The first product produced was the colostral whey (ID-1®). It was successfully used orally in newborn calves and pigs with digestive and respiratory problems and times of stress such as weaning or vaccination. Now, as more information is available about the multiple receptors and communication pathways of the oro-naso-pharyngeal lining, it is easy to understand the reason for the effectiveness of the colostral whey used orally. These treatments were done on an empirical basis since there was not adequate science to guide the amount required to elicit a response. The use of colostrum products was a major factor in his practice becoming one of the largest in the United States.
In 1979, Immuno-Dynamics was formed and named because of the immuno-dynamics of the cow’s udder. The logo describes life (drop of blood) and immune defense (latin gamma). In April of 1981 Dr. Cockrum sold his practice to devote himself full time to the study, research, processing and production of the highest quality colostrum products available.
As the products were standardized to Immunoglobulin G and at one time to thymosin Alpha-1 close records were kept regarding the amount to use, frequency and duration of treatments given. As a veterinarian, Dr. Cockrum knew the differences in metabolic rates of different animals and started comparing these metabolic rates with the amounts administer to different animals and their age from the young to the old. Dr. Goldstine, then at George Washington University in Washington D.C., and studying recombinant thymosin Alpha-1 in mice, determined that the recombinant thymosin Alpha was not as effective as the naturally occurring forms. It was discovered that when multiplying the amounts used in mouse studies to the size of a Holstein cow, calf, sow, gilt, pig, mare or foal and considering metabolism differences the dosing regimen that Dr. Cockrum discovered empirically was virtually the same.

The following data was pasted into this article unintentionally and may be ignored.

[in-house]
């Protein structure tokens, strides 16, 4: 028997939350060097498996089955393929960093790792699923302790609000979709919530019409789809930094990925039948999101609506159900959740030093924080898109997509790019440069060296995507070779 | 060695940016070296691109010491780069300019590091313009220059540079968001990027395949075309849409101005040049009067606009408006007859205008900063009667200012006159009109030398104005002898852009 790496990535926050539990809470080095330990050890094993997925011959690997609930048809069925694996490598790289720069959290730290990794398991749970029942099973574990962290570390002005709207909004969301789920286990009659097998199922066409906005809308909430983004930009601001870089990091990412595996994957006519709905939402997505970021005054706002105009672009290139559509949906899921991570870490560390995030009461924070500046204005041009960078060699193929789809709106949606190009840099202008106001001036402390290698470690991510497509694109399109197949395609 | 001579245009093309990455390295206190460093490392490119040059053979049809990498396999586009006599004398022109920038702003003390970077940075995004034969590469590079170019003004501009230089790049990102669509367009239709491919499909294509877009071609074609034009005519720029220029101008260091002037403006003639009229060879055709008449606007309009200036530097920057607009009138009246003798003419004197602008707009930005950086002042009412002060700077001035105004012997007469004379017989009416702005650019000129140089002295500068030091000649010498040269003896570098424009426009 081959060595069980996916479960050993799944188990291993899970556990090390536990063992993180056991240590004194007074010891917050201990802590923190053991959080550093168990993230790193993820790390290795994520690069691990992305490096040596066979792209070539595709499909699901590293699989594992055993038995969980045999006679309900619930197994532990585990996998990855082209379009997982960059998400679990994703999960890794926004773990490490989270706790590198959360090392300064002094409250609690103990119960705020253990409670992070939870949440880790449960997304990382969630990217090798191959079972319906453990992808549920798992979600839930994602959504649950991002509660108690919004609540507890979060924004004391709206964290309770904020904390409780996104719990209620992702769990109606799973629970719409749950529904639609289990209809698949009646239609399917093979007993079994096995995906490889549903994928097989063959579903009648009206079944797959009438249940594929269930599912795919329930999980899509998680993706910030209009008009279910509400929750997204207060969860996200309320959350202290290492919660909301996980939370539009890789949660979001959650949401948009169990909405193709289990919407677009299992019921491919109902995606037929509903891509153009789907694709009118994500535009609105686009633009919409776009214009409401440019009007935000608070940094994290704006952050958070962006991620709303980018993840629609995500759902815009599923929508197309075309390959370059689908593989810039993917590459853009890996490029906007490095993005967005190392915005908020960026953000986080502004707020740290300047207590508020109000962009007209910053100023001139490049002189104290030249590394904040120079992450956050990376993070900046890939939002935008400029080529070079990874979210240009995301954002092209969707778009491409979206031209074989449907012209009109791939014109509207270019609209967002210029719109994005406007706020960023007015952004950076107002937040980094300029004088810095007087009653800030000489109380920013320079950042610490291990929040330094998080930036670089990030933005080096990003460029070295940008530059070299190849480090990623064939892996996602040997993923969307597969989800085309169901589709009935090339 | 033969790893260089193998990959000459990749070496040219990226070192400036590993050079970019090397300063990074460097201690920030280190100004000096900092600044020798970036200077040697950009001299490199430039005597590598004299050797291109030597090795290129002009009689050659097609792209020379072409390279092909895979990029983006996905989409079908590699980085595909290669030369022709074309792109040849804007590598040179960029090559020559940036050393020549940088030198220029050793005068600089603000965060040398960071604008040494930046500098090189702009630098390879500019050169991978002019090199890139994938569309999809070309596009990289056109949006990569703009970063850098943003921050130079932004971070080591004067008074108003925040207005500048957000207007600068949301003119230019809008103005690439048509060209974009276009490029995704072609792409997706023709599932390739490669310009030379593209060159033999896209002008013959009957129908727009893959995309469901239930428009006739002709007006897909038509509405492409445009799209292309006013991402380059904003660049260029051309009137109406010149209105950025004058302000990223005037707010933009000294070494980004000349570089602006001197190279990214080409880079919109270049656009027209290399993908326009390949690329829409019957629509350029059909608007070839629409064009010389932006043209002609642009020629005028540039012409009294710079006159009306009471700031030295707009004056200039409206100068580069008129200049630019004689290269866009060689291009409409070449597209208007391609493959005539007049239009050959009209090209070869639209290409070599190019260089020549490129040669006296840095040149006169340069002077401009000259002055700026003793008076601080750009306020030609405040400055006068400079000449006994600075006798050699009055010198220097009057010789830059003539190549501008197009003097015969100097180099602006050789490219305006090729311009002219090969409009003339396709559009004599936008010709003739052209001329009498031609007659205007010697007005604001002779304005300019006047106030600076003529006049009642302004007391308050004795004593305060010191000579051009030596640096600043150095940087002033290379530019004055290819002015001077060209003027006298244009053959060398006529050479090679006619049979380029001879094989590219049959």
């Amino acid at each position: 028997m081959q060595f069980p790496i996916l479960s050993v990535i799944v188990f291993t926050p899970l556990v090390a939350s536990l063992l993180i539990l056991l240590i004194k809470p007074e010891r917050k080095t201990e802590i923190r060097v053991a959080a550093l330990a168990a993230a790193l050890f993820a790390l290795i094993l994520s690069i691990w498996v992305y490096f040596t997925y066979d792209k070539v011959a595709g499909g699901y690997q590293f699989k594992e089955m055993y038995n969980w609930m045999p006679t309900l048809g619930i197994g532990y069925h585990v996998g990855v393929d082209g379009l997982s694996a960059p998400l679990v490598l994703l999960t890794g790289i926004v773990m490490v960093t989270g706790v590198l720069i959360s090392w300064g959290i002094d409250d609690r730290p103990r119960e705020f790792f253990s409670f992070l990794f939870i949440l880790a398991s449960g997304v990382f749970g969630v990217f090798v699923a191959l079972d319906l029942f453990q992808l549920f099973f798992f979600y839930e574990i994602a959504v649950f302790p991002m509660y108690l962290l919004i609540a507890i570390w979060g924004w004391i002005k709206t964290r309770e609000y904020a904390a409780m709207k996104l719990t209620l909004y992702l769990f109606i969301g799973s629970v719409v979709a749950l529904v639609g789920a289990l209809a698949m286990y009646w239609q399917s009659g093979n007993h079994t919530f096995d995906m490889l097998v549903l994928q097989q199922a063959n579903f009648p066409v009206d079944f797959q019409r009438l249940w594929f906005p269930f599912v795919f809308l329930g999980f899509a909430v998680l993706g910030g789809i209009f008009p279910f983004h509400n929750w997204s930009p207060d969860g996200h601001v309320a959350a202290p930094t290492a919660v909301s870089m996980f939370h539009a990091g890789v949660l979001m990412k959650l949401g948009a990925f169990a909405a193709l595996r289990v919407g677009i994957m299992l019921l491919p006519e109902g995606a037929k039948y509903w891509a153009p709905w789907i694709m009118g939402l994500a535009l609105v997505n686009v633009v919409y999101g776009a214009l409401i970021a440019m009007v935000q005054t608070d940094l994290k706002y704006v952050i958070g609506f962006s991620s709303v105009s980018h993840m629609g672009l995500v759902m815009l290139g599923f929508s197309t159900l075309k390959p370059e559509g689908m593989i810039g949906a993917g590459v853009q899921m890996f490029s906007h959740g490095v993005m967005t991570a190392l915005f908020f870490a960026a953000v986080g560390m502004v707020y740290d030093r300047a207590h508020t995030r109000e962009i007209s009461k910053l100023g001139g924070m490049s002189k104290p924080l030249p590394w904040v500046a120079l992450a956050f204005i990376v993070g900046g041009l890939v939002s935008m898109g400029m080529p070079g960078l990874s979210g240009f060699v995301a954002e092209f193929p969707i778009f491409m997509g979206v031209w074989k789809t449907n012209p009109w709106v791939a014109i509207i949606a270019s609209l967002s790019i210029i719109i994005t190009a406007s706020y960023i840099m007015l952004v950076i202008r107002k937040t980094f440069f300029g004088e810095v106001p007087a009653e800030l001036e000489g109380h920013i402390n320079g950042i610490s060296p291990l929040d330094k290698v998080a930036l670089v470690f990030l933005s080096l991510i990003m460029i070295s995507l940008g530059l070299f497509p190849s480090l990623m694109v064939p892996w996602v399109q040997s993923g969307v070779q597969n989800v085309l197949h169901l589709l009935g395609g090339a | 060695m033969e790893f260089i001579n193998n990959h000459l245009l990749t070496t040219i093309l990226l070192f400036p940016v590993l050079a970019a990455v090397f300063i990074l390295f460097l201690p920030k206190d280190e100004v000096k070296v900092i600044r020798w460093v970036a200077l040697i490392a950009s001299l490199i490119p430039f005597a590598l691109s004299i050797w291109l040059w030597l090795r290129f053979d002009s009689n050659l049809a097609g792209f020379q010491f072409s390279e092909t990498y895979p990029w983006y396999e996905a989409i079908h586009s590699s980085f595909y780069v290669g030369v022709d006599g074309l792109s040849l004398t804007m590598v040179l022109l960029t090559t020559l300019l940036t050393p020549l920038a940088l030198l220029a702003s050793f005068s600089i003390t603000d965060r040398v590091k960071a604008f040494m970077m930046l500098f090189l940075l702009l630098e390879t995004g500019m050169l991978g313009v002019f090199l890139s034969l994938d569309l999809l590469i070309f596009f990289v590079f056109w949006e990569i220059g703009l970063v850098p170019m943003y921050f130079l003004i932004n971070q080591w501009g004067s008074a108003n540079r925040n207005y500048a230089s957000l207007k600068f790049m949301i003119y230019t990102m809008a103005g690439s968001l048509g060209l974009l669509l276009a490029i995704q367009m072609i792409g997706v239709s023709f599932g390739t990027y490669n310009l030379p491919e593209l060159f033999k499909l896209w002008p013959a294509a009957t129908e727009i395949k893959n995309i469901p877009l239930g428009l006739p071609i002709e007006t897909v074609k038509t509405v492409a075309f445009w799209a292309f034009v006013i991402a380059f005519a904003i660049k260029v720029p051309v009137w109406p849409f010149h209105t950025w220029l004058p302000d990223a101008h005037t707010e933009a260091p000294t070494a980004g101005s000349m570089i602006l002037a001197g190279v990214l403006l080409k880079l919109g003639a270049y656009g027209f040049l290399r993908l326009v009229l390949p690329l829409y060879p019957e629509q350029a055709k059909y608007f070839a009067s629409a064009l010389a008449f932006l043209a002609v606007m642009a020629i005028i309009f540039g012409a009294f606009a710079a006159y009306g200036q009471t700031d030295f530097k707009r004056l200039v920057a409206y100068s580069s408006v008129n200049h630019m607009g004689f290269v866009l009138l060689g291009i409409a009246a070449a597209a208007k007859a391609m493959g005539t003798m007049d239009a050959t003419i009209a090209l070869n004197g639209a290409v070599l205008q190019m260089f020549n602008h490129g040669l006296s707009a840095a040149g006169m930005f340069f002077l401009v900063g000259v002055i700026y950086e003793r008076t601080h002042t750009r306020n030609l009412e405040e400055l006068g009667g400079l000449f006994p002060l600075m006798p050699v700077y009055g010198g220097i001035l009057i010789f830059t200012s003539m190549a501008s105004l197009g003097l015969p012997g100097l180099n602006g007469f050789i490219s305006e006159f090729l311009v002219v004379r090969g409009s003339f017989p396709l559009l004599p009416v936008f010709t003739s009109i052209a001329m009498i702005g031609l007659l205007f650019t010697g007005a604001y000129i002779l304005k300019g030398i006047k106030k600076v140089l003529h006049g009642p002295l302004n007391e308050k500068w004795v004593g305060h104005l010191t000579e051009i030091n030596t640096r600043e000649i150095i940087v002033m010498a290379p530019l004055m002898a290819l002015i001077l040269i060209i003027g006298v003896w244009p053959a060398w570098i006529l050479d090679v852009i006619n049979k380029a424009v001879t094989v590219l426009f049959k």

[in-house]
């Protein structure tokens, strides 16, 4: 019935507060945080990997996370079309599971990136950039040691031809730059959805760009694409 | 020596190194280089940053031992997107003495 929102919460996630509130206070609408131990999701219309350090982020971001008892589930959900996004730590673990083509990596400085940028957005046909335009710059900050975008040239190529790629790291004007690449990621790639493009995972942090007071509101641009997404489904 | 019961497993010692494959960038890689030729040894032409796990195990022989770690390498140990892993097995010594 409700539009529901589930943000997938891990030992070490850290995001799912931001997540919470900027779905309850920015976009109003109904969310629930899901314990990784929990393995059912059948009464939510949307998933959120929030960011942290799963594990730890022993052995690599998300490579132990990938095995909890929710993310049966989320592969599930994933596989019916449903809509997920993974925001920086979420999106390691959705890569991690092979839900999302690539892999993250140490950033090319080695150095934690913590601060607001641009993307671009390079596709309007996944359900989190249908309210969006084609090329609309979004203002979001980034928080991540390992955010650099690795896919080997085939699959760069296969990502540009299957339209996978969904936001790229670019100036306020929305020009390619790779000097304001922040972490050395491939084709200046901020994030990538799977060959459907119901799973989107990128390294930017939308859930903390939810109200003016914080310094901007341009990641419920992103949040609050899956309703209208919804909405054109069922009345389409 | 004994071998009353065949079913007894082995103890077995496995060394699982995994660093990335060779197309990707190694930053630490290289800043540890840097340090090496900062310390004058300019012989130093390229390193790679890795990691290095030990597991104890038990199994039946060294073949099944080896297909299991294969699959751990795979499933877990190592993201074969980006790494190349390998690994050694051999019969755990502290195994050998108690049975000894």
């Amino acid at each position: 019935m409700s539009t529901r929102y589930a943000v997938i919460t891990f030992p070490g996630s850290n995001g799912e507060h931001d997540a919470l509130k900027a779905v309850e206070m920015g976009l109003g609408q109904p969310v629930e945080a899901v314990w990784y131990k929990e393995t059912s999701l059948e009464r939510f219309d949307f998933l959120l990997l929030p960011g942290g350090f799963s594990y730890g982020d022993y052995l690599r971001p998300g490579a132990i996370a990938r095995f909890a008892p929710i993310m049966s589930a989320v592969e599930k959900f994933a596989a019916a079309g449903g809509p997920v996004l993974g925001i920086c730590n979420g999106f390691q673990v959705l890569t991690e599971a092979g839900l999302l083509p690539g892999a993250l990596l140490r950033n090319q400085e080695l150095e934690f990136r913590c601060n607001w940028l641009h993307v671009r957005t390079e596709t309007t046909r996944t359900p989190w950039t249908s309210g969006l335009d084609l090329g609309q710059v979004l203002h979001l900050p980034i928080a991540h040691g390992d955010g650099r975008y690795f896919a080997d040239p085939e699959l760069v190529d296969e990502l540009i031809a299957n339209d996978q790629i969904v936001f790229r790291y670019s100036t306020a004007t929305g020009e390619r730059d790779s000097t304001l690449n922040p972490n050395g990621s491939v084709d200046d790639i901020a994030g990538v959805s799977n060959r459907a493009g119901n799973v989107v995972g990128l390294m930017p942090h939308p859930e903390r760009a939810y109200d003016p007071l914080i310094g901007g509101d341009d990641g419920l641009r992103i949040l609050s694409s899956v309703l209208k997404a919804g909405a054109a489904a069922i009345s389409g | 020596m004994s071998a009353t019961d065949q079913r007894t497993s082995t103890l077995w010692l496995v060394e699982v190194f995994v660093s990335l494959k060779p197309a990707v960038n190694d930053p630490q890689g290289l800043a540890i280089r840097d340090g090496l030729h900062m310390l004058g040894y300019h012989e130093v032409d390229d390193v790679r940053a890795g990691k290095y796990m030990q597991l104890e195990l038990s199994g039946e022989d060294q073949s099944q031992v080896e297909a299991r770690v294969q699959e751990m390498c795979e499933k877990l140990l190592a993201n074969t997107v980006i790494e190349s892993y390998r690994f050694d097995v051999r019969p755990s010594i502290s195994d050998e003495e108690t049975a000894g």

In 1985, realizing the change in the bio-active component balance caused by removing the fat and casein Dr. Cockrum instructed Mark Burton, who had began working for him two years earlier, to purchase a pilot size spray drier so that the colostrum could be kept in its intact and balanced state for further applications. The original dryer stood only 6’ tall. Mark modified this equipment in numerous ways and obtained samples of dried colostrum from various operating temperatures, pressures and hold times. These were assayed in house and by major universities to arrive at a set of operating conditions keeping the bio-activity of colostrum powder as close to nature as possible.
With dehydrated product available, it did not take long for Dr. Cockrum to utilize the benefits of a daily fed product for livestock, following on the preventative path laid 25 years earlier. These products (VitaPak-Dairy, Grow and Swine) are reducing infection, increasing production and improving food safety cost effectively in livestock today. The ability to produce food grade product, knowledge that the product is safe and effective orally and performs across species made use in humans inevitable.